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Java™ How to Program, Seventh Edition by P. J. Deitel - Deitel & Associates, Inc., H. M. Deitel - Deitel & Associates, Inc.

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M.2. Class ATM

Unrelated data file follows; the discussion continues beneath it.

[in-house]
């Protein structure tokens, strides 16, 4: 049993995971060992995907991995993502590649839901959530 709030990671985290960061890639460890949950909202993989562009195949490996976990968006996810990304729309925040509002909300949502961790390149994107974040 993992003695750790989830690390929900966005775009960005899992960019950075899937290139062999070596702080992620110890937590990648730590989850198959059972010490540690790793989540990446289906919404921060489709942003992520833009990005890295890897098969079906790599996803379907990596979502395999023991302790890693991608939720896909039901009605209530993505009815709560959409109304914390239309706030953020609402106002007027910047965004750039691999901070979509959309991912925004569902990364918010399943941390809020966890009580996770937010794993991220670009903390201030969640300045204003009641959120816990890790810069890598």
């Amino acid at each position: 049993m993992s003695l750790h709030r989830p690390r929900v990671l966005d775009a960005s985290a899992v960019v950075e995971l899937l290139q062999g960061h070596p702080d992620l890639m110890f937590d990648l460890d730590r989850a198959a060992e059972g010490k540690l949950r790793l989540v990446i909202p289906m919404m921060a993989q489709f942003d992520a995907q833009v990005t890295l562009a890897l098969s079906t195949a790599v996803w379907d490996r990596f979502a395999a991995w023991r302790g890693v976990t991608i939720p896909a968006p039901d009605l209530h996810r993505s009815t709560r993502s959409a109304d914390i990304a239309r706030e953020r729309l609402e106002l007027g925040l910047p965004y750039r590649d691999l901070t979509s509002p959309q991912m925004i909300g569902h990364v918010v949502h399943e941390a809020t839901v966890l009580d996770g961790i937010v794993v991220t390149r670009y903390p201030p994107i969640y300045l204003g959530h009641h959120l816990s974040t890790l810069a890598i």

Class ATM (Fig. M.1) represents the ATM as a whole. Lines 6–12 implement the class’s attributes. We determine all but one of these attributes from the UML class diagrams of Figs. 10.21 and 10.22. Note that we implement the UML Boolean attribute user-Authenticated in Fig. 10.22 as a boolean attribute in Java (line 6). Line 7 declares an attribute not found in our UML design—an int attribute currentAccountNumber that keeps track of the account number of the current authenticated user. We will soon see how the class uses this attribute. Lines 8–12 declare reference-type attributes corresponding to the ATM class’s associations modeled in the class diagram of Fig. 10.21. These attributes allow the ATM to access its parts (i.e., its ...

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